That’s the suggestion made in a story on the US news site Axios, citing “three sources familiar with his private comments”.
The article alleges that the Trump campaign team has a plan to declare victory if the US president is ahead, even if he has not yet won the 270 electoral college votes he needs to be sure of victory.
The US president responded by saying: “That was a false report. We’ll look at what happens.”
But he repeated long-standing complaints about the role postal ballots are likely to play in this election, adding: “I think it’s a terrible thing when ballots can be collected after an election.”
In fact, the process of counting all the ballots always takes days or even weeks in US elections. That doesn’t often usually affect the outcome, but it could this time. Here’s why.
More postal ballots this year
Thanks to the Covid-19 epidemic, pollsters are expecting a record number of mail-in votes in this presidential election.
All states offer postal voting for residents in certain circumstances, but the rules have been relaxed this year because of the epidemic.
Some states, like New Jersey, every voter has been mailed a postal ballot for the first time.
Polling suggests that many more people likely to send their vote in this time than in 2016, when around a fifth voted by mail.
How could this affect election night?
Although postal votes are cast early, they are generally counted after walk-in votes on election nights, so a big postal vote could delay the overall count (some states have already begun processing and indeed counting mail-in votes to speed up the process).
There is also evidence that the rise in postal voting could lead to a higher turnout overall, potentially extending the count.
Crucially, postal voting historically tends to favour the Democrats, and that effect could be bigger this time.
A New York Times/Siena College Research Institute poll last month found that Democrat voters said they were almost three times more likely than Republicans to vote by mail.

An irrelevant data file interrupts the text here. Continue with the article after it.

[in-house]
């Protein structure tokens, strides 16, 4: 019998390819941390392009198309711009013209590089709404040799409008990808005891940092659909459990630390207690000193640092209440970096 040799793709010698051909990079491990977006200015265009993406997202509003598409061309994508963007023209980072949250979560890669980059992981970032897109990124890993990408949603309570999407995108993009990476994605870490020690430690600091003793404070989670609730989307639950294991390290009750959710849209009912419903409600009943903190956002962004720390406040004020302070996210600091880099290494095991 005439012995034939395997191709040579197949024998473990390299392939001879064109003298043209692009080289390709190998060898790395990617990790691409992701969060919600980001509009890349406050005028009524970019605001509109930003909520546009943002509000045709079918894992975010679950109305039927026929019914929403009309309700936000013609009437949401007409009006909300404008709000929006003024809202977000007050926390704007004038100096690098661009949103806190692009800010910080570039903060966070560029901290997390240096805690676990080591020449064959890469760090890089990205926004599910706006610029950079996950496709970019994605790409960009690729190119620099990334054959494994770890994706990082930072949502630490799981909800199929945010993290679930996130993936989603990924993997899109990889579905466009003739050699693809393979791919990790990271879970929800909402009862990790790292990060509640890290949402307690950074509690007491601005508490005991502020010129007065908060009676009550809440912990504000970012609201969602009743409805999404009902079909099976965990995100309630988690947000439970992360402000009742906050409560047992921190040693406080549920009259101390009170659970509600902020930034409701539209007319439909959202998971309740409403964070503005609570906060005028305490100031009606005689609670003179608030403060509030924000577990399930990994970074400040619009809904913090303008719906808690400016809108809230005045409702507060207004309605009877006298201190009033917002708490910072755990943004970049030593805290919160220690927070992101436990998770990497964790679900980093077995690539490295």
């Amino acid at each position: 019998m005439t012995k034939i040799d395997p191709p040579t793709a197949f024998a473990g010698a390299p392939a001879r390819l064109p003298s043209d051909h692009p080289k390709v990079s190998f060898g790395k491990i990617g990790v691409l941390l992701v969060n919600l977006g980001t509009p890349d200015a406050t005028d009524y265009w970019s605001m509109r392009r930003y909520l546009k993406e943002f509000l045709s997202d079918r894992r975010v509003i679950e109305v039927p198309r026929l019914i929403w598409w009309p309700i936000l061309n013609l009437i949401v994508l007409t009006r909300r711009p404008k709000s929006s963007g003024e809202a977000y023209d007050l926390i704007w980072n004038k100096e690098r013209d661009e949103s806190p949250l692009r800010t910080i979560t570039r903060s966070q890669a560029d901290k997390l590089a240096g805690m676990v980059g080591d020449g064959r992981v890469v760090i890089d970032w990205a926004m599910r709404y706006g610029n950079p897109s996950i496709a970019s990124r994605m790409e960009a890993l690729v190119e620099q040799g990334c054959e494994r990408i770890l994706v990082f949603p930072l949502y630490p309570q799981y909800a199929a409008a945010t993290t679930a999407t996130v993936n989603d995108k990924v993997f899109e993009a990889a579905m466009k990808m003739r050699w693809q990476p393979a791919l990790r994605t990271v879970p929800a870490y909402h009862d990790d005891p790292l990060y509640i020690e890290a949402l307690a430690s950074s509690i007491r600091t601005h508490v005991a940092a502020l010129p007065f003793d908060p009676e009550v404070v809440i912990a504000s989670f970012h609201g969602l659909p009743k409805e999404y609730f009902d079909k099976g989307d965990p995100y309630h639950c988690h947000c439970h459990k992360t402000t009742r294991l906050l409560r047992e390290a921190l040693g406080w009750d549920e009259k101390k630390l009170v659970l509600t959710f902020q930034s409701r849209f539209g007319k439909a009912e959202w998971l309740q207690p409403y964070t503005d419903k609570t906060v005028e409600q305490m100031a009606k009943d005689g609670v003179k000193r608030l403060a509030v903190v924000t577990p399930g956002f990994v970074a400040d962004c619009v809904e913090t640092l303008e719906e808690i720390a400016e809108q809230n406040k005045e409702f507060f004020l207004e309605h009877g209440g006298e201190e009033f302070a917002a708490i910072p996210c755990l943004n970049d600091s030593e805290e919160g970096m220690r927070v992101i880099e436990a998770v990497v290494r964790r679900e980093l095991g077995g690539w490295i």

So the early part of the count on election night could favour Donald Trump, but the Democrats might make a comeback later as more postal votes are counted.
Some pundits predict that the President could appear to be ahead early in key swing states like Pennsylvania, only for postal votes to change the outcome.
Pennsylvania does not process or count votes until election day, so it could be some time before the result is known.
The state’s top election official Kathy Boockvar has said she is confident that the “overwhelming majority” of votes will be counted by the Friday after the election.
Threats of legal action
Mr Trump has repeatedly threatened legal action if a key result is swing by postal votes counted late. Yesterday he told reporters: “As soon as that election is over, we’re going in with our lawyers.”
It’s not clear what the basis of any legal complaint would be.
Mr Trump has repeatedly said, without offering evidence, that postal voting is at risk from widespread fraud. In fact, research shows that the risk of fraud is low with postal votes, and a commission President Trump set up to examine voter fraud was quietly disbanded in 2018 after failing to find evidence it was a significant problem.
The president has also stated falsely that not declaring the winner on election night would be against precedent. In fact, the final count is never completed on the night of presidential elections, but the media usually have enough results within hours to be able to predict the electoral college winner, and losers generally concede defeat.
This week the president said Democrat officials in charge of the counts in certain states might simply add votes to the blue tally in a bid to steal the election.
What if Trump won’t leave the White House?
Mr Trump, who is behind in most polls at time of writing, has said that he may not accept defeat gracefully, citing concerns about the voting system.
At a press conference last month he refused to publicly commit to a peaceful transfer of power, saying: “There won’t be a transfer, frankly. There will be a continuation.”
This has led to speculation that Mr Trump could become the first sitting president to be removed from the White House by force.
It’s not clear how realistic this scenario is, or how it might play out.
The Chairman of the Joint Chiefs of Staff, General Mark Milley, has said that the military would play no role in any dispute over the transfer of power, saying: “In the event of a dispute over some aspect of the elections, by law US courts and the US Congress are required to resolve any disputes, not the U.S. Military.
“We will not turn our backs on the Constitution of the United States.”